“We can’t gripe about [the delay],” Paul Fourshee, a member of the Task Force said, because the city is getting a large discount.
“They were wanting to see it happen in a small town,” Fourshee said of Sarcom, Inc., the Louisville-based company that is providing the hardware.
He said Sarcom is used to much larger clients — like the entire chain of Marriott hotels, for instance.
Fourshee and fellow Task Force member Cindy Sholar said the installation of two Wi-Fi radios — the devices which creates a bubble allowing computers to wirelessly access the Internet — was delayed because they hadn’t been shipped from the factory.
Fourshee spoke to members of the Rotary Club Tuesday, Sept. 20, about Wi-Fi hot-spots, how they are used and what costs they will incur.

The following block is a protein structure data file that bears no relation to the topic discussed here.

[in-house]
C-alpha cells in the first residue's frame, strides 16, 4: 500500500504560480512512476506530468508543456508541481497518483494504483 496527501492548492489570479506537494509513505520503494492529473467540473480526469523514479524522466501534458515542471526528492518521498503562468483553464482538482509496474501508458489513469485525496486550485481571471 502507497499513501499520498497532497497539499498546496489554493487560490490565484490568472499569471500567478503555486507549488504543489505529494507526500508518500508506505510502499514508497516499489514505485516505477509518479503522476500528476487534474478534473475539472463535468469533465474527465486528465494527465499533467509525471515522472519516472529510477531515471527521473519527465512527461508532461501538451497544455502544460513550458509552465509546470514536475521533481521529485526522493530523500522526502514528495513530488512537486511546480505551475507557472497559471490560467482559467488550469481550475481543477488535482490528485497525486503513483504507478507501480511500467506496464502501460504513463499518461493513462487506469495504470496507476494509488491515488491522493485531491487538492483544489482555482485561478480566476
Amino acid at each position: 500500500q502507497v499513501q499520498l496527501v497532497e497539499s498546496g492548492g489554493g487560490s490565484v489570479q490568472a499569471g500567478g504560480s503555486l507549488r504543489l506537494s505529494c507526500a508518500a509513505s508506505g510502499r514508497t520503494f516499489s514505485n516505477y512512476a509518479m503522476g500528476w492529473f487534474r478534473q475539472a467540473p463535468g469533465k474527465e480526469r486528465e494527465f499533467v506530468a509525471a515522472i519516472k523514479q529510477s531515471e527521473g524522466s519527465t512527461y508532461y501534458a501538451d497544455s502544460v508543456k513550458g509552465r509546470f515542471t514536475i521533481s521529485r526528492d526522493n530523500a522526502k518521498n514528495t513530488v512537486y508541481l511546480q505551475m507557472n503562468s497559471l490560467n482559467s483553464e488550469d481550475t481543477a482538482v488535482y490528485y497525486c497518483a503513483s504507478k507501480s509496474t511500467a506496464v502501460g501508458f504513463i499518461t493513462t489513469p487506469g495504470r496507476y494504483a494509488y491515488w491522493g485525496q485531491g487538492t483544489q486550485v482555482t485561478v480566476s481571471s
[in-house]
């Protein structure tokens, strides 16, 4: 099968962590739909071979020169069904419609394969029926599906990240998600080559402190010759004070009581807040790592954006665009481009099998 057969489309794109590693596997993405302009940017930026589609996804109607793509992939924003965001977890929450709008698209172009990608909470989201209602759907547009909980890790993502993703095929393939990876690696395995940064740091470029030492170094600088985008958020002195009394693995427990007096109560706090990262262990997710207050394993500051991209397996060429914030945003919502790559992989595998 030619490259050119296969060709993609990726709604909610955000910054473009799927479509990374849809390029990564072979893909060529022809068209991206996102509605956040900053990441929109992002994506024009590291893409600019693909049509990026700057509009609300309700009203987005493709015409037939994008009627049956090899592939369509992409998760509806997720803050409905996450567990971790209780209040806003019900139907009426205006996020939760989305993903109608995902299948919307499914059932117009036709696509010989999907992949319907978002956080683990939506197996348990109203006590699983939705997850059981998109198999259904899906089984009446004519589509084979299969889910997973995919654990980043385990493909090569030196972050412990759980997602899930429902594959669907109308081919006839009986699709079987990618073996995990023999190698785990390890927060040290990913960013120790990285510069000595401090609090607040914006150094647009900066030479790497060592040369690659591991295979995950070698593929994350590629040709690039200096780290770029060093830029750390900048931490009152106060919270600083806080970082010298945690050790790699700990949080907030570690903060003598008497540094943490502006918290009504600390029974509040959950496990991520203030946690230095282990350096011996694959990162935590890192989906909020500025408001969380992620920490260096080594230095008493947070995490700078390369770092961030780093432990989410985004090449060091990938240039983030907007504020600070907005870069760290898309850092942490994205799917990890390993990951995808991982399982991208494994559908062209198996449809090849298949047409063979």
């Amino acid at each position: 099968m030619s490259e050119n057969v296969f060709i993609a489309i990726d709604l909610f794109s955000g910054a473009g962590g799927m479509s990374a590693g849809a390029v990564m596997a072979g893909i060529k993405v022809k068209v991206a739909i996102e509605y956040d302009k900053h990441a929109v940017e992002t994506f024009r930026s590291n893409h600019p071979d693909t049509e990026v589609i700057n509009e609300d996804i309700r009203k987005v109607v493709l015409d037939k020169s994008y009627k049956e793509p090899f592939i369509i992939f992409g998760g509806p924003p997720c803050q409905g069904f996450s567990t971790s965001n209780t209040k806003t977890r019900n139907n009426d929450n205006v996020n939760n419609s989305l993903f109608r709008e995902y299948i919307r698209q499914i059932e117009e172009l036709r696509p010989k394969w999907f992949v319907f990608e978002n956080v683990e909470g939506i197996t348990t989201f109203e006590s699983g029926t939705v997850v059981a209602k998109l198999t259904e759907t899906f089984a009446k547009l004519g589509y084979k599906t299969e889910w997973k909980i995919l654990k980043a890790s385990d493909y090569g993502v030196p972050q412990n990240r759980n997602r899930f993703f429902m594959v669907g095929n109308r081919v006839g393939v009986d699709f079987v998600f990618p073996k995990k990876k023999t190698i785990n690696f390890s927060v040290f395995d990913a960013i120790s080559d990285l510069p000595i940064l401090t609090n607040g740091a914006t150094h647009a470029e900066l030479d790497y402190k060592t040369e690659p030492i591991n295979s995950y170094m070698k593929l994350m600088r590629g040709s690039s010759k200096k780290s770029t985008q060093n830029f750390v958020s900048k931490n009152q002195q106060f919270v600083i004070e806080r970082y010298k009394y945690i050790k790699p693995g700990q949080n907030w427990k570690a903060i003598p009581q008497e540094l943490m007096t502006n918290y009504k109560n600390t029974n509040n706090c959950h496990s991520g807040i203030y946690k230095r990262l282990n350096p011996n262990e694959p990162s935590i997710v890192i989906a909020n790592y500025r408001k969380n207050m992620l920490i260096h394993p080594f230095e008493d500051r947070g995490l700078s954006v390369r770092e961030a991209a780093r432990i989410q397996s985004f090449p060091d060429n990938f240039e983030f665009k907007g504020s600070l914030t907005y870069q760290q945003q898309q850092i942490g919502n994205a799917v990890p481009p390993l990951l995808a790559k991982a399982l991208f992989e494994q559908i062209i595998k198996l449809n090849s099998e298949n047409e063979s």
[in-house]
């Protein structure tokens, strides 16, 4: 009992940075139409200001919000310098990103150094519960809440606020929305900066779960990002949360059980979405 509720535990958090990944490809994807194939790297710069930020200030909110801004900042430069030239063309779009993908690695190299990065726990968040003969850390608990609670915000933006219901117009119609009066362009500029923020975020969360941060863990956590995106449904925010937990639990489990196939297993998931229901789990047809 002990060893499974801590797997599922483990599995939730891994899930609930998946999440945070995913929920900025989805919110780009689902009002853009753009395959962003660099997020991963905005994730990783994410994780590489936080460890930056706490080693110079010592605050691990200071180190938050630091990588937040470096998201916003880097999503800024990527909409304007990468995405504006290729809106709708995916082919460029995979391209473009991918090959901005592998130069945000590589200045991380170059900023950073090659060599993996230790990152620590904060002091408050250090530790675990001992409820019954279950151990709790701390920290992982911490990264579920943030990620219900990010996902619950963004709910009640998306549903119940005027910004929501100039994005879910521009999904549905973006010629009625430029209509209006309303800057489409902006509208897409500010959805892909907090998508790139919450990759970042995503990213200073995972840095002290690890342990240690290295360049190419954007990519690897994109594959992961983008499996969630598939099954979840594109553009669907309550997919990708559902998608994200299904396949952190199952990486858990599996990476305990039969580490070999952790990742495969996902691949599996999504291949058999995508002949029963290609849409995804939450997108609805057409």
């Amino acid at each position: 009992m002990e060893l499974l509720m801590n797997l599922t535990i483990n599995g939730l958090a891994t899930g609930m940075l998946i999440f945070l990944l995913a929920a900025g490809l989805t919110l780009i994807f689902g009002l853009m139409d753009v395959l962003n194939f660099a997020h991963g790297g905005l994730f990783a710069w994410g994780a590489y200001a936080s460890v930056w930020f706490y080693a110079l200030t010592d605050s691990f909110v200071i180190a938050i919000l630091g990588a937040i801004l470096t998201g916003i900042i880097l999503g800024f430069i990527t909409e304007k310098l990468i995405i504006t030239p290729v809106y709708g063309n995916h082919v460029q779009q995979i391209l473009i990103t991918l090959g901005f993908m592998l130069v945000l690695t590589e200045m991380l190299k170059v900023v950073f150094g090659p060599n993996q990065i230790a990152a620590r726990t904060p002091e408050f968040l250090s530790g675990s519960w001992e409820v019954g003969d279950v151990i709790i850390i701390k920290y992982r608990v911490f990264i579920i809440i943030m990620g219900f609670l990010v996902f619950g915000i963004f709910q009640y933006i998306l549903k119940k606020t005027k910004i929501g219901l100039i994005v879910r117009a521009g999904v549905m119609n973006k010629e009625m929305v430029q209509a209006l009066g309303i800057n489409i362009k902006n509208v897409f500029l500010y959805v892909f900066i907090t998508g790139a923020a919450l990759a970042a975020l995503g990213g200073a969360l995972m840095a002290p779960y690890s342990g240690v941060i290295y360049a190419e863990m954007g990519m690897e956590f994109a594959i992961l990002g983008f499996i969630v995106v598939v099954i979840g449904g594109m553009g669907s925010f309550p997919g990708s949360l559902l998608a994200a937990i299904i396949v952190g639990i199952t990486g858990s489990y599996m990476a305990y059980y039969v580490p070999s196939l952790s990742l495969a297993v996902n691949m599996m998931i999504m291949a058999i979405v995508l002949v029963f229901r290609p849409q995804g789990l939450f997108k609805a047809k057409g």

He told Rotary that Wi-Fi Internet will be an attractive utility for many people, ranging from tourists to businesses to the customers that visit them.
The radios will use two DSL lines already in use by City government and an anonymous merchant is covering costs associated with the two radios — meaning that the creation of the two hot-spots — which would cover Main Street from the Janice Mason Art Museum to the Christian Church, Renaissance Square, Marion Street and along the courthouse — will not cost the city anything.
For the rest of this story, please see this week's edition of The Cadiz Record.